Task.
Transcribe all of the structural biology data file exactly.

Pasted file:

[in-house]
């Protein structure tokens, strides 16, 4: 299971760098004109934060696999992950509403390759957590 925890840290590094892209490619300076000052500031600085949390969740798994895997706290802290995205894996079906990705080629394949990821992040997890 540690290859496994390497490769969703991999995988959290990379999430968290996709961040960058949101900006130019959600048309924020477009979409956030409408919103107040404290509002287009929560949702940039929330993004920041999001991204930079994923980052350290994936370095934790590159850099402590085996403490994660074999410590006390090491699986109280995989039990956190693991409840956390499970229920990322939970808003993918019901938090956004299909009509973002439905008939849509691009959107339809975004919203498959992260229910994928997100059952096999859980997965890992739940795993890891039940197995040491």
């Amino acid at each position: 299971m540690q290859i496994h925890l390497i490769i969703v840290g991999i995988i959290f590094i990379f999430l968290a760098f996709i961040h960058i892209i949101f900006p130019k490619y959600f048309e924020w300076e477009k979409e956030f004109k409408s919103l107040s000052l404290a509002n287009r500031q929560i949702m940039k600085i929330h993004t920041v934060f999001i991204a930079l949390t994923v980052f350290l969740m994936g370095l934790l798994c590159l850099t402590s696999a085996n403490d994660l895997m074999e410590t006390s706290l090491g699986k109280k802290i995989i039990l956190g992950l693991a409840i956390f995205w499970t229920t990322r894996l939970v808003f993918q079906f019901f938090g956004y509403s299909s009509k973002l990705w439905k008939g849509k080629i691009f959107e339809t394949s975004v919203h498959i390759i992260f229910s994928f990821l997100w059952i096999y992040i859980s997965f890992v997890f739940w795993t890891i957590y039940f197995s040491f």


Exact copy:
[in-house]
């Protein structure tokens, strides 16, 4: 299971760098004109934060696999992950509403390759957590 925890840290590094892209490619300076000052500031600085949390969740798994895997706290802290995205894996079906990705080629394949990821992040997890 540690290859496994390497490769969703991999995988959290990379999430968290996709961040960058949101900006130019959600048309924020477009979409956030409408919103107040404290509002287009929560949702940039929330993004920041999001991204930079994923980052350290994936370095934790590159850099402590085996403490994660074999410590006390090491699986109280995989039990956190693991409840956390499970229920990322939970808003993918019901938090956004299909009509973002439905008939849509691009959107339809975004919203498959992260229910994928997100059952096999859980997965890992739940795993890891039940197995040491």
């Amino acid at each position: 299971m540690q290859i496994h925890l390497i490769i969703v840290g991999i995988i959290f590094i990379f999430l968290a760098f996709i961040h960058i892209i949101f900006p130019k490619y959600f048309e924020w300076e477009k979409e956030f004109k409408s919103l107040s000052l404290a509002n287009r500031q929560i949702m940039k600085i929330h993004t920041v934060f999001i991204a930079l949390t994923v980052f350290l969740m994936g370095l934790l798994c590159l850099t402590s696999a085996n403490d994660l895997m074999e410590t006390s706290l090491g699986k109280k802290i995989i039990l956190g992950l693991a409840i956390f995205w499970t229920t990322r894996l939970v808003f993918q079906f019901f938090g956004y509403s299909s009509k973002l990705w439905k008939g849509k080629i691009f959107e339809t394949s975004v919203h498959i390759i992260f229910s994928f990821l997100w059952i096999y992040i859980s997965f890992v997890f739940w795993t890891i957590y039940f197995s040491f």